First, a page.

Rob Sevier and Ken Shipley

Photo: Ryan Lowry

Rob Sevier, left, and Ken Shipley of the Chicago record label Numero Group, at El Faro in Little Village

“Rob spends a lot of time going to funerals,” Ken Shipley says. He nods toward his business partner, Rob Sevier, who’s sitting next to him at El Faro, a bright, bustling Mexican spot near their archival record label’s Little Village headquarters. Sevier explains: “At this point, if I go to a gathering, ideally not a funeral but a gathering of older musicians, I see people I know. So that helps.”

Since Numero Group’s modest start in a Bucktown basement in 2003, Shipley, 36, and Sevier, 35, have resurrected the careers of dozens of obscure and overlooked soul, funk, and psych-folk artists via a series of intricately packaged releases. At last count, Numero’s catalog spanned 150 items—LPs, singles, and boxed sets—with three Grammy nods (no wins). In June, the team forged a new partnership with the indie label Secretly Canadian (which reps Yeasayer and Jens Lekman).

Numero has built an ace reputation among an expanding population of aging musicians, such as the oft-sampled soul and blues artist Syl Johnson, 77, who has come to know Shipley and Sevier not only as professional appreciators but as friends. “I never got paid for any of that stuff back in the day,” says Johnson, who had a bad shake in the 1960s and ’70s after being signed to contracts that he says gave him few rights to, and little-to-no compensation for, his songs. Through his 2011 self-titled release, the Bronzeville resident made money off the mix tapes in his basement—and earned two Grammy nominations.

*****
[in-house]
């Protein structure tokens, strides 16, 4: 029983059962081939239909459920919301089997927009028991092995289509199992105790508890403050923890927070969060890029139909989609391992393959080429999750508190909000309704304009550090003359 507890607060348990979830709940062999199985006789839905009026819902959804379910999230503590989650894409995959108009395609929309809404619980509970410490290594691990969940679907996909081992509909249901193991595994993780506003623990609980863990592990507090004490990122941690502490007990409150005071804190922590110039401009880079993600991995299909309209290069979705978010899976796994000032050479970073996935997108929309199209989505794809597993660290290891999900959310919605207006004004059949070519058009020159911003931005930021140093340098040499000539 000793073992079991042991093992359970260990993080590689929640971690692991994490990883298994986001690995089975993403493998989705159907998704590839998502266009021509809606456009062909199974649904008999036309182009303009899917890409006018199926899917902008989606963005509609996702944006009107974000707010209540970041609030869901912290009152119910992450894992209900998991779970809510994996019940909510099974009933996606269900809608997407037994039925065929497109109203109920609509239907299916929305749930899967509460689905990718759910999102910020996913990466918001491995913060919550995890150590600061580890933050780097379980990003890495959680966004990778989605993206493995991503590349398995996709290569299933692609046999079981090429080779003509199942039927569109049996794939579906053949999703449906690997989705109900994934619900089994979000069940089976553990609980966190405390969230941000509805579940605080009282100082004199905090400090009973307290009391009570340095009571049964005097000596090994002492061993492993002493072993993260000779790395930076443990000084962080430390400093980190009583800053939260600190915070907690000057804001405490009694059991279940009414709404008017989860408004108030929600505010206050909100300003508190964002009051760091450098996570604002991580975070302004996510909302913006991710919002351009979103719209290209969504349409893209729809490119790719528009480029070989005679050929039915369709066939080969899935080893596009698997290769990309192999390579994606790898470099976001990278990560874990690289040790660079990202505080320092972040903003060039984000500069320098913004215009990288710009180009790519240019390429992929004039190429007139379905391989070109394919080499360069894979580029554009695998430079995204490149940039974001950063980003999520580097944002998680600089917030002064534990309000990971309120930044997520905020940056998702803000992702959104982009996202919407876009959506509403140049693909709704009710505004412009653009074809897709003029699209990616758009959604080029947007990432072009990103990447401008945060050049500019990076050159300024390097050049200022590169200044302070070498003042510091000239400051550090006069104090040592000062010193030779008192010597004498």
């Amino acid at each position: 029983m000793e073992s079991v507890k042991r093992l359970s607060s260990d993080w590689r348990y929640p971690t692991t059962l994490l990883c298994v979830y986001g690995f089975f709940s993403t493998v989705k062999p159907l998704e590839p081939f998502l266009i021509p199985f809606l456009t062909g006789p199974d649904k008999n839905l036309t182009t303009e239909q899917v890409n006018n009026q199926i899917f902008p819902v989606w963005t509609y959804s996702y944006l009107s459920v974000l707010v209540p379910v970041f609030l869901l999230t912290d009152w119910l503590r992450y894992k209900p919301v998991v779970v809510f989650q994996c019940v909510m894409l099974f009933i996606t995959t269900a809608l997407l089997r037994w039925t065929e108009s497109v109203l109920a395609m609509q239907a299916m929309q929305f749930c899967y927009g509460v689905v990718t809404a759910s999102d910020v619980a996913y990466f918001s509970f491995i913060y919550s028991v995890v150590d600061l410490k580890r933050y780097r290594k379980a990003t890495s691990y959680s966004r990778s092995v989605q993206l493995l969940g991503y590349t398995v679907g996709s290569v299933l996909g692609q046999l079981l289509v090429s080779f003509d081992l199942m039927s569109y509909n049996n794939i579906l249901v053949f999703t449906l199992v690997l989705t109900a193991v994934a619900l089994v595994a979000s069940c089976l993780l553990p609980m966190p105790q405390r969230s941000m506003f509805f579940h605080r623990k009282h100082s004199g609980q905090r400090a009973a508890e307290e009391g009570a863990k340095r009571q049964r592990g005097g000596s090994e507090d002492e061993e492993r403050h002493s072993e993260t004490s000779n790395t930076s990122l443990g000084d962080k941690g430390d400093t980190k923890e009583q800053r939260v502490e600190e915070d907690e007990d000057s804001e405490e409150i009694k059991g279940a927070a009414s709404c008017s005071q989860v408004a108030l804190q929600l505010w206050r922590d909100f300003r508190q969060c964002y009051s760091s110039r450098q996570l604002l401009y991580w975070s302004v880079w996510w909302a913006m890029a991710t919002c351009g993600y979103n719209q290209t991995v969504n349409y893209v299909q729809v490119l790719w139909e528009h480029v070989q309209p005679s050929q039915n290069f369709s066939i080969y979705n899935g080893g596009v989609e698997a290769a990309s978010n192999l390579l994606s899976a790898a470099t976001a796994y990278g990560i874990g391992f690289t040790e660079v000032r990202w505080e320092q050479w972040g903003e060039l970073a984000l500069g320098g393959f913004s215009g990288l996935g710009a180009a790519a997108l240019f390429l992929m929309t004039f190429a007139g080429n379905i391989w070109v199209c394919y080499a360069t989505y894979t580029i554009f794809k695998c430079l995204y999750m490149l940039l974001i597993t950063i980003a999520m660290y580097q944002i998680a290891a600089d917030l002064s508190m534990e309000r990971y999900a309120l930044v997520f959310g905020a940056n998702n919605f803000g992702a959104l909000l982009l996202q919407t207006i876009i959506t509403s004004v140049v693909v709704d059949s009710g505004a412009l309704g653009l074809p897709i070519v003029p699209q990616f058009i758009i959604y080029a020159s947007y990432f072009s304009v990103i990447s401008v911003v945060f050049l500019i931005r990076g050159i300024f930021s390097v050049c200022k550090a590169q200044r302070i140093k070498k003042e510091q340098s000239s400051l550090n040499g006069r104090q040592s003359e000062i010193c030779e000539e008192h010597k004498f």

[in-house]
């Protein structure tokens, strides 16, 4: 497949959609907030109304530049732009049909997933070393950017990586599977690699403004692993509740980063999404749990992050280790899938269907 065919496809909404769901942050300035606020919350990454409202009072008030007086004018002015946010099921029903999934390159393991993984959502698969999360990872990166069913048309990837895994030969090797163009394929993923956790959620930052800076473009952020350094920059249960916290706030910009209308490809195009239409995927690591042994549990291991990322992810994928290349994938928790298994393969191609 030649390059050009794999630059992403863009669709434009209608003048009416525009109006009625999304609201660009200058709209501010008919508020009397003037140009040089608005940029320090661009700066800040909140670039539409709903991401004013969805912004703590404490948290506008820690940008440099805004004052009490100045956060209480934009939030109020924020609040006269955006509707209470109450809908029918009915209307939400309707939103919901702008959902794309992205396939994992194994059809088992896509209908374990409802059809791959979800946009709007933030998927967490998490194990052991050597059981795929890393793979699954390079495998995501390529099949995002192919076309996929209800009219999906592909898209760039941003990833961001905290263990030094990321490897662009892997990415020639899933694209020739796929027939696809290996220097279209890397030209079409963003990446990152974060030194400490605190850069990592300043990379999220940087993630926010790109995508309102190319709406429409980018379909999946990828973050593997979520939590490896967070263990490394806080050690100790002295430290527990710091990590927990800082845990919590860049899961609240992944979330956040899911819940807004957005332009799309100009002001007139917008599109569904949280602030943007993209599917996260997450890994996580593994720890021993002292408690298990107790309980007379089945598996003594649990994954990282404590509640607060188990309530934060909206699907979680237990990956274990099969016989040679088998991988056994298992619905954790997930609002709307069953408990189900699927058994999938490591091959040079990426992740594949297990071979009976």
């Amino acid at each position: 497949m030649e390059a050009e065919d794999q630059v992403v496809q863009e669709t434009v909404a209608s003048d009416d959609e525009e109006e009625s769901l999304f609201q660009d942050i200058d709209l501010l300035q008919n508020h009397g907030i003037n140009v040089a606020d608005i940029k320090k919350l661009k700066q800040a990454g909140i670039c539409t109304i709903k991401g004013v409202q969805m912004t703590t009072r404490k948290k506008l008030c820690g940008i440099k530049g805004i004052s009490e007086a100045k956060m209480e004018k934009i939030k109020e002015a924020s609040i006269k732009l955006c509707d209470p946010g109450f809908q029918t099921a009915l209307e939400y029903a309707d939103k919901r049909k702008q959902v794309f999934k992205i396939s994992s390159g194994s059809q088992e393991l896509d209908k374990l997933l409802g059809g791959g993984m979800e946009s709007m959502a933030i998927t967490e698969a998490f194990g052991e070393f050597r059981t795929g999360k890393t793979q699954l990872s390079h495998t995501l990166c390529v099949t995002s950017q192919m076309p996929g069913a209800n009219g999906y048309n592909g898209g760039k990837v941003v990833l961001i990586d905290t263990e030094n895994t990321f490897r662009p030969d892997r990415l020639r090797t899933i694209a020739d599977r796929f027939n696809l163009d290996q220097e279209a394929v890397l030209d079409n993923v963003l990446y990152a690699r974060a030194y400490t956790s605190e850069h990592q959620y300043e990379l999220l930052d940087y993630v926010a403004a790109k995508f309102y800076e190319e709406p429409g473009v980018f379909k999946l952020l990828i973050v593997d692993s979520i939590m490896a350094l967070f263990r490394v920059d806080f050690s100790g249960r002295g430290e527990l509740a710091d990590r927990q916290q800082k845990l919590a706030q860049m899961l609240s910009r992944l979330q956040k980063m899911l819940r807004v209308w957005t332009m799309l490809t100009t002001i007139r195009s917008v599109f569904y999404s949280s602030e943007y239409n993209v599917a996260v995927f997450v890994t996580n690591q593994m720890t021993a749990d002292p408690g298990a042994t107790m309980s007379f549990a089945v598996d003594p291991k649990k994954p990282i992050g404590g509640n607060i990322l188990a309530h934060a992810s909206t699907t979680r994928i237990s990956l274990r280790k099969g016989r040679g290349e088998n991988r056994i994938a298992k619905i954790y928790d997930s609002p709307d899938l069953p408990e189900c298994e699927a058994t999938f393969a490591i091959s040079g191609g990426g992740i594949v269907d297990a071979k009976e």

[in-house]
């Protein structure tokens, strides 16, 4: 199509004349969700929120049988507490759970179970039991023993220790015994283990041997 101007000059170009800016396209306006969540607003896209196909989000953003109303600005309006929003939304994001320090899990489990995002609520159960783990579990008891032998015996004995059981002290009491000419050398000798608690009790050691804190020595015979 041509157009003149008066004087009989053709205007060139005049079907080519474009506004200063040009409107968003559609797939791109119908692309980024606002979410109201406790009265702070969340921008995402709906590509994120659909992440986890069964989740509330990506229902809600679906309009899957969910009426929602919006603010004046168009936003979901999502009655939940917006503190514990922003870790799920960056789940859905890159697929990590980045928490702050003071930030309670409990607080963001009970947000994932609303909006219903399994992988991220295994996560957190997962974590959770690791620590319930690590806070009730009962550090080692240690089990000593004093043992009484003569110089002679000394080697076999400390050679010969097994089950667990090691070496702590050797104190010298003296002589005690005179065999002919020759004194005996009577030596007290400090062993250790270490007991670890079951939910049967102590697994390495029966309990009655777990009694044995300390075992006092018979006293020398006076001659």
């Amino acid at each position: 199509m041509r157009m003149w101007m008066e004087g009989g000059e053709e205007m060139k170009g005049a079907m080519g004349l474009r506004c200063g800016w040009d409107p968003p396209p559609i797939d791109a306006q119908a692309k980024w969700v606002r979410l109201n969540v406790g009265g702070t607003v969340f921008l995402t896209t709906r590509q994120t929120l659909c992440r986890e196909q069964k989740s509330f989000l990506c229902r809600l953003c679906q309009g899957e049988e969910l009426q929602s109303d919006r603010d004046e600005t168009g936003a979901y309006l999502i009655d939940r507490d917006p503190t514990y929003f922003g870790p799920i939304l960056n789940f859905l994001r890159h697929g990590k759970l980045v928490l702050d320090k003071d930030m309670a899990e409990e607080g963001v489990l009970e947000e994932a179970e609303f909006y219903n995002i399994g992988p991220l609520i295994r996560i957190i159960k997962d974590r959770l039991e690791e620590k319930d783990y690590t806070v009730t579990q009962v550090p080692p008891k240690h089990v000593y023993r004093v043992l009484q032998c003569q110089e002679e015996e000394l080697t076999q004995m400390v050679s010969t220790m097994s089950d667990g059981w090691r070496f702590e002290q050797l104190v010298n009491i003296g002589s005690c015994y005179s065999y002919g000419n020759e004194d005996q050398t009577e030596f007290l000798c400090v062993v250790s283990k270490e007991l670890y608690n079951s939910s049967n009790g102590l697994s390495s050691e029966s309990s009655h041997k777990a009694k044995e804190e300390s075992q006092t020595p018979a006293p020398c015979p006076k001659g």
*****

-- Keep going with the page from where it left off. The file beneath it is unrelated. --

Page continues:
In recent years, Numero has expanded its reach to iconic ’90s underground acts such as Unwound, whose three-LP set, Kid Is Gone, drops October 1. “The Unwound project is a particular labor of love for me,” Shipley says, moving his fingertips over each LP’s fibrous chipboard sleeve and custom inserts. “I’ve loved them since I was 15.”

Also in the pipeline: Purple Snow: Forecasting the Minneapolis Sound, a compilation that unearths early purveyors of the pop-rock-R&B stew popularized by Prince. “Prince complicates Minneapolis because of the size of his fame,” Sevier says. “There’s a huge chip on a lot of people’s shoulders. They thought they should’ve been the star.”

But Shipley believes the association will draw attention to such overlooked talents as Prince’s childhood sidekick André Cymone. “It’s like being Peyton Manning’s tailback,” he says. “You did a great job, but you were on a different path.”


More in Fall Previews:
Comedy: Nick Offerman | Art: Insiders’ Guide | Art: Michelle Grabner
Theatre: Insiders’ Guide | Theatre: David Cromer | Music: Insiders’ Guide
Music: Numero Group | Music: Top 10 Shows | Classics: Blue-Chip Artists